Overall, Delaware jurisprudence now emphasizes the value of ex ante methods—such as deal process or deal-requirements like shareholder voting—to address corporate governance concerns. The shifts in Delaware have been depicted as elevating governance and procedure over costly and uncertain litigation. Some commentators have even argued that these moves recognize increased shareholder power in the US and bring Delaware closer to the UK model where the primary role of the target board is ensuring a stockholder vote.

I argue, however, that once we take into account the authority that boards have in designing a deal and putting into place a wide variety of deal protection mechanisms, the move toward expanding the value of ex ante shareholder voice and devaluing ex-post litigation in reality maintains and reinforces management power in Delaware. This is not surprising. The Delaware approach to takeovers, with courts as the arbiter of corporate governance disputes, has long been concerned with maintaining the centrality of board decision-making. And when that centrality came under attack with the rise in fiduciary duty and appraisal litigation, the courts responded to the significant management backlash to these rising trends by reverting to the pro-manager approach of Delaware jurisprudence. Thus, Delaware maintains the deference given to board decisions and continues to insulate director decisions on deal protection from second-guessing by shareholders or courts. Similarly, the turn in appraisal jurisprudence reflects judicial faith in deal process as designed by boards and management. While the US litigation regime now appears to elevate the value of a shareholder vote in friendly deals, this vote is in the context of deals that have been designed through a plethora of deal protection mechanisms to tie the hands of shareholders and leave them stuck with the deal as presented by management.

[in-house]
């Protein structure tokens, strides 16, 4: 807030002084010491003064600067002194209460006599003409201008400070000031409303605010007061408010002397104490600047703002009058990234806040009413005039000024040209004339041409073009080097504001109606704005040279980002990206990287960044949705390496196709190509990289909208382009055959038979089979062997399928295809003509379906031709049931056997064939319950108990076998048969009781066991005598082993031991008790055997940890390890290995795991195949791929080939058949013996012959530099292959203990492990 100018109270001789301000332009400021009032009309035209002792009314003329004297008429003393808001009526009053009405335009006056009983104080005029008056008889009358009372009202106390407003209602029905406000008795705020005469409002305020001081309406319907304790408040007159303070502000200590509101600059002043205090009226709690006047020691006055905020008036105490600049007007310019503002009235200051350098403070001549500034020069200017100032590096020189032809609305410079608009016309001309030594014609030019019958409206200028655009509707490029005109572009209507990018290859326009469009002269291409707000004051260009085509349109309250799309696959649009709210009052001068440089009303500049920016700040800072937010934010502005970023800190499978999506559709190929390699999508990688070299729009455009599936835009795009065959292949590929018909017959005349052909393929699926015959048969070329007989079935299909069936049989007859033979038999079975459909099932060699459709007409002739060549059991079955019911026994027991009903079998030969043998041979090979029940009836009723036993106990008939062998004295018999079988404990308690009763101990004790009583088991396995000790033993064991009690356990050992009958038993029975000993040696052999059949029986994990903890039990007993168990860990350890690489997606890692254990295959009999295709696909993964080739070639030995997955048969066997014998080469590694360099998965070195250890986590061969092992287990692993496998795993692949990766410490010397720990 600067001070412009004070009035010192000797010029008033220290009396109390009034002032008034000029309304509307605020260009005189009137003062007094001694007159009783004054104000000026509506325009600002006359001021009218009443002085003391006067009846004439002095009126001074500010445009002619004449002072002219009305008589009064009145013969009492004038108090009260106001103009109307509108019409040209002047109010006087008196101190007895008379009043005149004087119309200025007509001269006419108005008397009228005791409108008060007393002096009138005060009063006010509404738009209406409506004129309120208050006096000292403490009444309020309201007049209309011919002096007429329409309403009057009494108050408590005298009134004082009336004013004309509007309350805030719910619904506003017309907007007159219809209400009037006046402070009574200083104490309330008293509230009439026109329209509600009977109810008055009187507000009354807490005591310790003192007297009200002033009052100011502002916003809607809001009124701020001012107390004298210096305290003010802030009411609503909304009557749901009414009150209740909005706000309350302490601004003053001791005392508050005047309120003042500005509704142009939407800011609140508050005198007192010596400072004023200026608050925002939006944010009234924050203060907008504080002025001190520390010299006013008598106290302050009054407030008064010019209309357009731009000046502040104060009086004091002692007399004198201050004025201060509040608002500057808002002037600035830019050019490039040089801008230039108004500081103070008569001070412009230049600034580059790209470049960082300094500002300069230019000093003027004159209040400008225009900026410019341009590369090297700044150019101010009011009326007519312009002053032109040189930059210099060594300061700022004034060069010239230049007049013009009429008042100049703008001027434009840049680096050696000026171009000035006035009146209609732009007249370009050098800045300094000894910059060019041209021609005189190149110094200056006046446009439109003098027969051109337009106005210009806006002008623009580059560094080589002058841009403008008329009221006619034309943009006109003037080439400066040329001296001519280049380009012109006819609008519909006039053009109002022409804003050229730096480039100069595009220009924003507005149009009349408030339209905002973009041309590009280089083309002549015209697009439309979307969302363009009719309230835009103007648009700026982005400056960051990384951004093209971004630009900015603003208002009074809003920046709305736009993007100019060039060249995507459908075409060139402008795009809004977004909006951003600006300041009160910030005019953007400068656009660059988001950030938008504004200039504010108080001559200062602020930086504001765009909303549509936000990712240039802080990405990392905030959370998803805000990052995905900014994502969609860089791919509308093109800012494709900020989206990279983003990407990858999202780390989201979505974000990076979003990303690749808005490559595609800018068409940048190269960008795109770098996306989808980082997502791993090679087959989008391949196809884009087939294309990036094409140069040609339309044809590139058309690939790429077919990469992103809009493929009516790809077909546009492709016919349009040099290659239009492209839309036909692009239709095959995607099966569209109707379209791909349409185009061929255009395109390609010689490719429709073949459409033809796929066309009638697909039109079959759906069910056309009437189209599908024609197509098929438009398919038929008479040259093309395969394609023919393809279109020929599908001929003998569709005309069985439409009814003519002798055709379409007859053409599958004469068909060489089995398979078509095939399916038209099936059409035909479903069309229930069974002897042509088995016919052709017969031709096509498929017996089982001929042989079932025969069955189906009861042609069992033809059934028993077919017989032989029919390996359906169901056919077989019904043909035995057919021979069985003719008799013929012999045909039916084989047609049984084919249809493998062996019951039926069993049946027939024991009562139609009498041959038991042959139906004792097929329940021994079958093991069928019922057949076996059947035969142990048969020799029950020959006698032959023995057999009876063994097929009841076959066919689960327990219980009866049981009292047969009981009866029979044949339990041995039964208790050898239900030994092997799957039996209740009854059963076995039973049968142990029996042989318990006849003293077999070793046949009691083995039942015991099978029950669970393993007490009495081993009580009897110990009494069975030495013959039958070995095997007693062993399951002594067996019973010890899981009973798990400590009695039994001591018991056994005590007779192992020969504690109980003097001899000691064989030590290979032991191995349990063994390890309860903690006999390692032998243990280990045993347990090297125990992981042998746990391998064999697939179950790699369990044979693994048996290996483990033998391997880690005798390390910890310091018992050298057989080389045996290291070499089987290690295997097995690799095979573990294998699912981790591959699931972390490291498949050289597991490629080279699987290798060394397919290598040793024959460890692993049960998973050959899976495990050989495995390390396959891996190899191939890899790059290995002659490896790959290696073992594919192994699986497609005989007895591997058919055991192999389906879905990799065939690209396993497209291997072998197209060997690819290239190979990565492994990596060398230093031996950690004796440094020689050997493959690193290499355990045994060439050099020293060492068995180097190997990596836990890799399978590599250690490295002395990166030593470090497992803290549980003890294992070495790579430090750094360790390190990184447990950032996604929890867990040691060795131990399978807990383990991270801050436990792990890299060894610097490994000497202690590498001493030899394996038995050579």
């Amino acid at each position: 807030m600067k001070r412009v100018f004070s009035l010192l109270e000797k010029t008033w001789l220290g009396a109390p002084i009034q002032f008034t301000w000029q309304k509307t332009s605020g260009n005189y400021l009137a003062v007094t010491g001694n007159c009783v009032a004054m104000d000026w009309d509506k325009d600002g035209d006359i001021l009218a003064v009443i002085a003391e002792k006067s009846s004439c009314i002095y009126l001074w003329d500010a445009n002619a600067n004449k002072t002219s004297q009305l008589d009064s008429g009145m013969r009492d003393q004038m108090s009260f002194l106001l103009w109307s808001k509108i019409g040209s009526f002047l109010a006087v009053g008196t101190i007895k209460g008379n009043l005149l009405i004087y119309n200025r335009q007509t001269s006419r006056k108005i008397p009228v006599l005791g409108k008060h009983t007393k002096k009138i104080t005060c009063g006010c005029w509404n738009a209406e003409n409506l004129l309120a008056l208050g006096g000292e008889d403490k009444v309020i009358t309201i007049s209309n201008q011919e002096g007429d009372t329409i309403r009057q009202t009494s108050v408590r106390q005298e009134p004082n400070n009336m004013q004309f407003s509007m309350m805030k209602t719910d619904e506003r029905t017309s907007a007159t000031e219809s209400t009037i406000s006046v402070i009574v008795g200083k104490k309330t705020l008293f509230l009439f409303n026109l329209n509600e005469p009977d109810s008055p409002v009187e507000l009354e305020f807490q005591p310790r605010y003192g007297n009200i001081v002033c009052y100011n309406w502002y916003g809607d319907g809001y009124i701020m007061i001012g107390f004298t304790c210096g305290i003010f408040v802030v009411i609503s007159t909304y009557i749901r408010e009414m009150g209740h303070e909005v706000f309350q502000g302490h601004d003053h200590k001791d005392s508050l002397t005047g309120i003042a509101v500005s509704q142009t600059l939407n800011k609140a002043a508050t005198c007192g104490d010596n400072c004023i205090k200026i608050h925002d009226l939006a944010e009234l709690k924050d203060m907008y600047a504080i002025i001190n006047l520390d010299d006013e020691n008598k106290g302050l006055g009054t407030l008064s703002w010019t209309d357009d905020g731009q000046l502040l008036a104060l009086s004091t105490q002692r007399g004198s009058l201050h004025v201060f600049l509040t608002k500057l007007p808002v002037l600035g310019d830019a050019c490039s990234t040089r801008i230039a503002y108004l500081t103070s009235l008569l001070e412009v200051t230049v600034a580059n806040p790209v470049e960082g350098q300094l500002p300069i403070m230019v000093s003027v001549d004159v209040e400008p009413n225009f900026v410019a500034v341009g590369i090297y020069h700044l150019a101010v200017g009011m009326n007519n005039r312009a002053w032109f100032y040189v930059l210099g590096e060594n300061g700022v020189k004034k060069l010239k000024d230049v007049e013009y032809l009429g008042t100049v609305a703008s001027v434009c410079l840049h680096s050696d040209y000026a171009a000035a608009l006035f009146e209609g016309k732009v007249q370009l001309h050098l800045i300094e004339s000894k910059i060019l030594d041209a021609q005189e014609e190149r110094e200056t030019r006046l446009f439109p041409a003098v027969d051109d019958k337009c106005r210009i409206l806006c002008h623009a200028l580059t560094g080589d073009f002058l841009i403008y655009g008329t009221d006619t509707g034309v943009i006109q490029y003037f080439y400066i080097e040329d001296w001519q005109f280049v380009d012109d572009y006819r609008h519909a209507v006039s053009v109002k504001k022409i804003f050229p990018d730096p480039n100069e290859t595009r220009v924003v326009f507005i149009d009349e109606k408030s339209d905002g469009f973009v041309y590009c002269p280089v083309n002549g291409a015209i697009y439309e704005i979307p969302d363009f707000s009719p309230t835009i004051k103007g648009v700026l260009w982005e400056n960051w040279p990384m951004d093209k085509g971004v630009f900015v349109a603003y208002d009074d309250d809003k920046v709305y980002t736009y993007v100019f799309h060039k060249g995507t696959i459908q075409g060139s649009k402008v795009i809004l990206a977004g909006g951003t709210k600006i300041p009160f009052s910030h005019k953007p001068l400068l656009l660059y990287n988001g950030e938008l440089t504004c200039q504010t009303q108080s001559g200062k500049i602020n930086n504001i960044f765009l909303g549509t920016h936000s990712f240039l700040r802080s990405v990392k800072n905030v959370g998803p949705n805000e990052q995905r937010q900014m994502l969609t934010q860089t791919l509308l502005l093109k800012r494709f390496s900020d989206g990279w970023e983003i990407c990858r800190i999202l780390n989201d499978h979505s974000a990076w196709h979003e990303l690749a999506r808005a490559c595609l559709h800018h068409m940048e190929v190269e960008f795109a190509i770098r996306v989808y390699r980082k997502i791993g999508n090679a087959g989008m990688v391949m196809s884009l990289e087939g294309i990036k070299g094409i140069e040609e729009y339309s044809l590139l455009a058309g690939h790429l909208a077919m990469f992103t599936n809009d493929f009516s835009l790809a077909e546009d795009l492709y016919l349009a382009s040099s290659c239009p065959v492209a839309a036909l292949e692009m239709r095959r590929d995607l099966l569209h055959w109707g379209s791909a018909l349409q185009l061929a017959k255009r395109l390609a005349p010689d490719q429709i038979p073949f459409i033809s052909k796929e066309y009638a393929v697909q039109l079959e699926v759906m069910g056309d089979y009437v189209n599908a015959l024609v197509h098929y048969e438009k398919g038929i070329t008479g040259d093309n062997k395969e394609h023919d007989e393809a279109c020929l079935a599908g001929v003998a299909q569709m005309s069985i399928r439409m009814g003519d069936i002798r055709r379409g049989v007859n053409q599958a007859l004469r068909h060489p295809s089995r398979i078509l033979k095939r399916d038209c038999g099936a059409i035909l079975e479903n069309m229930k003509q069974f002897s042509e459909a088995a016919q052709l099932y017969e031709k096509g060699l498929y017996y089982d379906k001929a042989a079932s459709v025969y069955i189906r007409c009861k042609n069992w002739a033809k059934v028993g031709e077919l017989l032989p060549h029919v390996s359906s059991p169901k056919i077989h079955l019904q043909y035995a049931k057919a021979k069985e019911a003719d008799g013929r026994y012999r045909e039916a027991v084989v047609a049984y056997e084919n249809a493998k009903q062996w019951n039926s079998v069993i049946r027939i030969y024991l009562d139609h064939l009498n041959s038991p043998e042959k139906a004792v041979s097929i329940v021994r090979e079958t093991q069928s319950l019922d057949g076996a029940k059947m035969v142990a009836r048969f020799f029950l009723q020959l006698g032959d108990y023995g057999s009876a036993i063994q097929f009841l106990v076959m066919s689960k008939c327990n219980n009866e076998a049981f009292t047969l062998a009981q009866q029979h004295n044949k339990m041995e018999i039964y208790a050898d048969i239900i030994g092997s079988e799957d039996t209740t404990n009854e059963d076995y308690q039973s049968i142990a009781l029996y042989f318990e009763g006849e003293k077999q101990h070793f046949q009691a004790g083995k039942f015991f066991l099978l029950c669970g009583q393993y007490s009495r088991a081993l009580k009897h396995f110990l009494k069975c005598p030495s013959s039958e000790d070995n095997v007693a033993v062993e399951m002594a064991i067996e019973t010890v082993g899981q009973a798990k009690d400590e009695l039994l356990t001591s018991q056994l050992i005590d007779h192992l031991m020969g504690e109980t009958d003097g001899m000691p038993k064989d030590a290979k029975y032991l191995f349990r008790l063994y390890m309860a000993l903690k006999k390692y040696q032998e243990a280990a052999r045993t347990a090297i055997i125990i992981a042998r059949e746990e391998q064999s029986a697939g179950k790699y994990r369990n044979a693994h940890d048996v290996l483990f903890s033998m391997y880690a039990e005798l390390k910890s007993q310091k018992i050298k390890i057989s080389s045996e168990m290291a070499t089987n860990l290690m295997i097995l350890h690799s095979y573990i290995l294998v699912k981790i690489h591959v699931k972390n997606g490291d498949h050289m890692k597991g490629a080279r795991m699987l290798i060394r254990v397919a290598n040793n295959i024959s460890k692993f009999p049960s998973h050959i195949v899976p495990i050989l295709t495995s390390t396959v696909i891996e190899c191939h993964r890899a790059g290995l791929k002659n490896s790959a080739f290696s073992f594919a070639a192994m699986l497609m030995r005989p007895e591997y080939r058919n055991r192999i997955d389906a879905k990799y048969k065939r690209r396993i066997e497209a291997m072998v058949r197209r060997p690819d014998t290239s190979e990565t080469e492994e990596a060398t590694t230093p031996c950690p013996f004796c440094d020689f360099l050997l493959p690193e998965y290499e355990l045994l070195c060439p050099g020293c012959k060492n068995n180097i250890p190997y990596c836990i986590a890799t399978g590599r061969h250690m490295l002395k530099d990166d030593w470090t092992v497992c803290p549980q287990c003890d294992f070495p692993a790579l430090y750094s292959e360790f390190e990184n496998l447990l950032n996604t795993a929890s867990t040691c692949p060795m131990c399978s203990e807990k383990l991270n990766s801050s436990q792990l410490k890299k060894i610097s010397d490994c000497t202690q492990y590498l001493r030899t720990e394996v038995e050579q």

The primacy of directors under the US regime becomes even more pronounced when one compares that regime with the UK’s, which places significant constraints on the board’s ability to negotiate deal protection devices. The question remains open, however, as to which system is better for the corporation and its shareholders.

Afra Afsharipour is Senior Associate Dean for Academic Affairs & Professor of Law at the UC Davis School of Law.